This was also before 9/11, back when you could meet your love interest at the gate. Shoes and belts stayed on and you could bring full-sized shampoo, lighters and even firearms in your carry on without passing through security. And, should you choose, you could use those lighters to chain smoke your Marlboros and fill the little ashtray in your armrest.

         Sleepless in Seattle was that summer’s blockbuster. An earnest and sensitive soul like Tom Hanks would do whatever it takes for the one he loves, and I wanted a guy like Tom Hanks! I longed to star in my own Rom Com, complete with Empire State Building happy ending.

         Instead, I waited for my tattered grey suitcase, the same one I’d come to California with five years earlier, the one I inherited when my grandfather died nearly a decade before that, and I scanned baggage claim. No sign of he who I’d nicknamed C.G. for “Cute Guy.” I didn’t want to give his name to my co-workers less this be another failed relationship in my depressing string of Jims and Steves and Bobs.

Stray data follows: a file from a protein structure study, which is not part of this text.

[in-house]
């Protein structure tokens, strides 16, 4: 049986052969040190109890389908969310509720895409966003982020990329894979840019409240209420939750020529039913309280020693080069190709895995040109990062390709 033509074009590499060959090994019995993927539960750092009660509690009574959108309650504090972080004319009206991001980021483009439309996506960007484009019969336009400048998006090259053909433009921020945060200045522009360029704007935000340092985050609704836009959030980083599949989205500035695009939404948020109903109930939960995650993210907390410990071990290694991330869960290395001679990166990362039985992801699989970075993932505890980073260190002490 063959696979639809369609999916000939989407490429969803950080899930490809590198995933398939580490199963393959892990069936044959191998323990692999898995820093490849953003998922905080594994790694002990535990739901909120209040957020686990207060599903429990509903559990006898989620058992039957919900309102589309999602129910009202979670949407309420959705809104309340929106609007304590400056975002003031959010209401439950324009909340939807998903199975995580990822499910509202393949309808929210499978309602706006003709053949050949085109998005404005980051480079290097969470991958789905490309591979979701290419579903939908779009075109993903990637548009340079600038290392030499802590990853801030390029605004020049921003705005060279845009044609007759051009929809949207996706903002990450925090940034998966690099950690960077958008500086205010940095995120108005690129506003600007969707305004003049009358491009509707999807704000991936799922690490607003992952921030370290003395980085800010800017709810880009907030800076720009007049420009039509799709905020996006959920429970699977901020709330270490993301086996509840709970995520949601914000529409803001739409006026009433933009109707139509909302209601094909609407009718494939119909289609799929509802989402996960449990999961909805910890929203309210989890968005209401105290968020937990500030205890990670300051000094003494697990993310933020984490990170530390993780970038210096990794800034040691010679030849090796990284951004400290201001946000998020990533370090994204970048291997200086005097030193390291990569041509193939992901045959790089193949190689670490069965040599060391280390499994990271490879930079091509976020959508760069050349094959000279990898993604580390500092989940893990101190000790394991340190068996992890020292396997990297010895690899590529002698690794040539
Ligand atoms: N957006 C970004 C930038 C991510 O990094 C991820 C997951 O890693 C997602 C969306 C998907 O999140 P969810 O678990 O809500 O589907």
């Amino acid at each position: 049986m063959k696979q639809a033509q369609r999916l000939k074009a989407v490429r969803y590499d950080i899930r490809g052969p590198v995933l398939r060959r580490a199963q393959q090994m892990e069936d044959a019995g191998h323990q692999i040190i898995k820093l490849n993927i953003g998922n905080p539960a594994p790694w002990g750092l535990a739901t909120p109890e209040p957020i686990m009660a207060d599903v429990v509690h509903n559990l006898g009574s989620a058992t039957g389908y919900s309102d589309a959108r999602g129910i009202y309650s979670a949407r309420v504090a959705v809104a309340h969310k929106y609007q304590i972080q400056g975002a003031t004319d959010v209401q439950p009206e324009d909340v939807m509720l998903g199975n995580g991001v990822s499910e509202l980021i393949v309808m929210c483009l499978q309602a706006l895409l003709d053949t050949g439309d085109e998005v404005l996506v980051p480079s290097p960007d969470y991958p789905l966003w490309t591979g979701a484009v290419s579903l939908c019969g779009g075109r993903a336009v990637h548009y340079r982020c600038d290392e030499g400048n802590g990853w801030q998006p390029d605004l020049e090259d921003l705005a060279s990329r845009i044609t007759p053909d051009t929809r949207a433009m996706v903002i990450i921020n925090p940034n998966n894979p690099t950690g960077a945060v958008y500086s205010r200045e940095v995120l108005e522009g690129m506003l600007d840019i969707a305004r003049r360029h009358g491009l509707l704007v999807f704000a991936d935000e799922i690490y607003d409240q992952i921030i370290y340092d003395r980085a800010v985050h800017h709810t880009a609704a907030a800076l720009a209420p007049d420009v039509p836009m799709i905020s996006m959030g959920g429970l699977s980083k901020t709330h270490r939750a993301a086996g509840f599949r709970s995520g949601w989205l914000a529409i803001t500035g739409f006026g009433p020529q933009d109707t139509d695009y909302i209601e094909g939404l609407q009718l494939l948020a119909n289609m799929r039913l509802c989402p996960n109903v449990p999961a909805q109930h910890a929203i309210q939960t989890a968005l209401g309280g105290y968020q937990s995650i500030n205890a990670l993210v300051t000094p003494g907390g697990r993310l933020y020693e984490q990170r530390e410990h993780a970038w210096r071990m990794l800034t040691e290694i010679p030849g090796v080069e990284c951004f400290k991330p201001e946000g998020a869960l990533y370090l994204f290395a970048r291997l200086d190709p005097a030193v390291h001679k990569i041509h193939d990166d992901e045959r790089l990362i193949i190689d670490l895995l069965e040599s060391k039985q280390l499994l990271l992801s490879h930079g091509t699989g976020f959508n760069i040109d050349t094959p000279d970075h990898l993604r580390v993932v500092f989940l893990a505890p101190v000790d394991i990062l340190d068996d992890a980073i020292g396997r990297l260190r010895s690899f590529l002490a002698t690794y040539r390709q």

I stood there as time moved on at the speed of the baggage carousel. 10 minutes. 25 minutes. 45 minutes and no C.G. His professed interest had clearly, rapidly evaporated. I was glad I hadn’t shared his name. He would forever be known by initials, engraved on his tombstone in my heart’s burial ground.

         There were no cell phones then. No way to text an update or excuse. I waited in line for a payphone and used my last quarter to call a friend who lived nearby. I didn’t have the money for a Taxi. I didn’t think I’d need it.